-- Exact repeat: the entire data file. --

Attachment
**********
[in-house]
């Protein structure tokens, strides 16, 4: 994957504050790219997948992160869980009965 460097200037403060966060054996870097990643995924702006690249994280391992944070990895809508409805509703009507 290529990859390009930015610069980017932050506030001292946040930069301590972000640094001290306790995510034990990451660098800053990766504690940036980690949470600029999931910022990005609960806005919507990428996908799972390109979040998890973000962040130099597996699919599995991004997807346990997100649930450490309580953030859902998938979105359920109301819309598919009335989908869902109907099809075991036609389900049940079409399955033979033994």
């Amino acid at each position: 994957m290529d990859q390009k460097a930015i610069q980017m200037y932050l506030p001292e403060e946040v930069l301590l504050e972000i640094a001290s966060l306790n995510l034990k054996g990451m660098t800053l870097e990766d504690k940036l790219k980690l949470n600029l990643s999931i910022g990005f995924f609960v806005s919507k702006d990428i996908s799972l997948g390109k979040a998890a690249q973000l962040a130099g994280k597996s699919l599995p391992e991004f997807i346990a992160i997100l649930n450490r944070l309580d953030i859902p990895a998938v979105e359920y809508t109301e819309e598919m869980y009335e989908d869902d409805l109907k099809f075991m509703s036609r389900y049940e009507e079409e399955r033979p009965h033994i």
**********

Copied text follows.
[in-house]
């Protein structure tokens, strides 16, 4: 994957504050790219997948992160869980009965 460097200037403060966060054996870097990643995924702006690249994280391992944070990895809508409805509703009507 290529990859390009930015610069980017932050506030001292946040930069301590972000640094001290306790995510034990990451660098800053990766504690940036980690949470600029999931910022990005609960806005919507990428996908799972390109979040998890973000962040130099597996699919599995991004997807346990997100649930450490309580953030859902998938979105359920109301819309598919009335989908869902109907099809075991036609389900049940079409399955033979033994």
């Amino acid at each position: 994957m290529d990859q390009k460097a930015i610069q980017m200037y932050l506030p001292e403060e946040v930069l301590l504050e972000i640094a001290s966060l306790n995510l034990k054996g990451m660098t800053l870097e990766d504690k940036l790219k980690l949470n600029l990643s999931i910022g990005f995924f609960v806005s919507k702006d990428i996908s799972l997948g390109k979040a998890a690249q973000l962040a130099g994280k597996s699919l599995p391992e991004f997807i346990a992160i997100l649930n450490r944070l309580d953030i859902p990895a998938v979105e359920y809508t109301e819309e598919m869980y009335e989908d869902d409805l109907k099809f075991m509703s036609r389900y049940e009507e079409e399955r033979p009965h033994i």